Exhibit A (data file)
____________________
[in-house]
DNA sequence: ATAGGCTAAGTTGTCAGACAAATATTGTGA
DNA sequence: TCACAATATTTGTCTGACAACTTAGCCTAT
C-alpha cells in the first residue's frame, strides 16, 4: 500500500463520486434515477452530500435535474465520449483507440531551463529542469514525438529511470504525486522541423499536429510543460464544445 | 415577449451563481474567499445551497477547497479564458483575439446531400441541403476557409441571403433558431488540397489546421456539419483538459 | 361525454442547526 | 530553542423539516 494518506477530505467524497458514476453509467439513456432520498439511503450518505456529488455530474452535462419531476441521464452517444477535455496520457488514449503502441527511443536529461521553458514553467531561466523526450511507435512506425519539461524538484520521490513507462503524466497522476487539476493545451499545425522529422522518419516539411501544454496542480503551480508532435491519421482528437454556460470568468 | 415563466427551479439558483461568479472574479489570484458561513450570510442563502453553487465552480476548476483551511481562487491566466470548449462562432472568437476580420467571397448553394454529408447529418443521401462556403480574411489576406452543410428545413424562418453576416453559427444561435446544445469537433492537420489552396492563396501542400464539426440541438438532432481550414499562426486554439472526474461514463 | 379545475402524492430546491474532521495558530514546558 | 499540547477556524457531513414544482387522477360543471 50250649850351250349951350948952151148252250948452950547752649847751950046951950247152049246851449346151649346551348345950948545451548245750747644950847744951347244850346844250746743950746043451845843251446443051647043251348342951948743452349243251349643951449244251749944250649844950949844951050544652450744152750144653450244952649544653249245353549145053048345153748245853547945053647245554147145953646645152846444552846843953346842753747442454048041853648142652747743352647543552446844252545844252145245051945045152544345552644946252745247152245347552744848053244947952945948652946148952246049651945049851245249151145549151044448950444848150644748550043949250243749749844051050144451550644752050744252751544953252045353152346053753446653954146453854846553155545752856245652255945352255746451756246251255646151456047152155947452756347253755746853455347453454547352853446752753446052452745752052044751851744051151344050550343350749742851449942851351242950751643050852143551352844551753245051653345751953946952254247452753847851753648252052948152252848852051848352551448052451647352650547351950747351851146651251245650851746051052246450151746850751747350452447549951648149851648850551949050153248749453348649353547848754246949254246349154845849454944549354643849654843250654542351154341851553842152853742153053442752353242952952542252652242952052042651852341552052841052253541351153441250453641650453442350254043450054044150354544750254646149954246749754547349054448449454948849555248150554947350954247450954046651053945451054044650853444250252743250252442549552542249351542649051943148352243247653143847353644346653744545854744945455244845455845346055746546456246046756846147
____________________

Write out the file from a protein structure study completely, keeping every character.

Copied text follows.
[in-house]
DNA sequence: ATAGGCTAAGTTGTCAGACAAATATTGTGA
DNA sequence: TCACAATATTTGTCTGACAACTTAGCCTAT
C-alpha cells in the first residue's frame, strides 16, 4: 500500500463520486434515477452530500435535474465520449483507440531551463529542469514525438529511470504525486522541423499536429510543460464544445 | 415577449451563481474567499445551497477547497479564458483575439446531400441541403476557409441571403433558431488540397489546421456539419483538459 | 361525454442547526 | 530553542423539516 494518506477530505467524497458514476453509467439513456432520498439511503450518505456529488455530474452535462419531476441521464452517444477535455496520457488514449503502441527511443536529461521553458514553467531561466523526450511507435512506425519539461524538484520521490513507462503524466497522476487539476493545451499545425522529422522518419516539411501544454496542480503551480508532435491519421482528437454556460470568468 | 415563466427551479439558483461568479472574479489570484458561513450570510442563502453553487465552480476548476483551511481562487491566466470548449462562432472568437476580420467571397448553394454529408447529418443521401462556403480574411489576406452543410428545413424562418453576416453559427444561435446544445469537433492537420489552396492563396501542400464539426440541438438532432481550414499562426486554439472526474461514463 | 379545475402524492430546491474532521495558530514546558 | 499540547477556524457531513414544482387522477360543471 50250649850351250349951350948952151148252250948452950547752649847751950046951950247152049246851449346151649346551348345950948545451548245750747644950847744951347244850346844250746743950746043451845843251446443051647043251348342951948743452349243251349643951449244251749944250649844950949844951050544652450744152750144653450244952649544653249245353549145053048345153748245853547945053647245554147145953646645152846444552846843953346842753747442454048041853648142652747743352647543552446844252545844252145245051945045152544345552644946252745247152245347552744848053244947952945948652946148952246049651945049851245249151145549151044448950444848150644748550043949250243749749844051050144451550644752050744252751544953252045353152346053753446653954146453854846553155545752856245652255945352255746451756246251255646151456047152155947452756347253755746853455347453454547352853446752753446052452745752052044751851744051151344050550343350749742851449942851351242950751643050852143551352844551753245051653345751953946952254247452753847851753648252052948152252848852051848352551448052451647352650547351950747351851146651251245650851746051052246450151746850751747350452447549951648149851648850551949050153248749453348649353547848754246949254246349154845849454944549354643849654843250654542351154341851553842152853742153053442752353242952952542252652242952052042651852341552052841052253541351153441250453641650453442350254043450054044150354544750254646149954246749754547349054448449454948849555248150554947350954247450954046651053945451054044650853444250252743250252442549552542249351542649051943148352243247653143847353644346653744545854744945455244845455845346055746546456246046756846147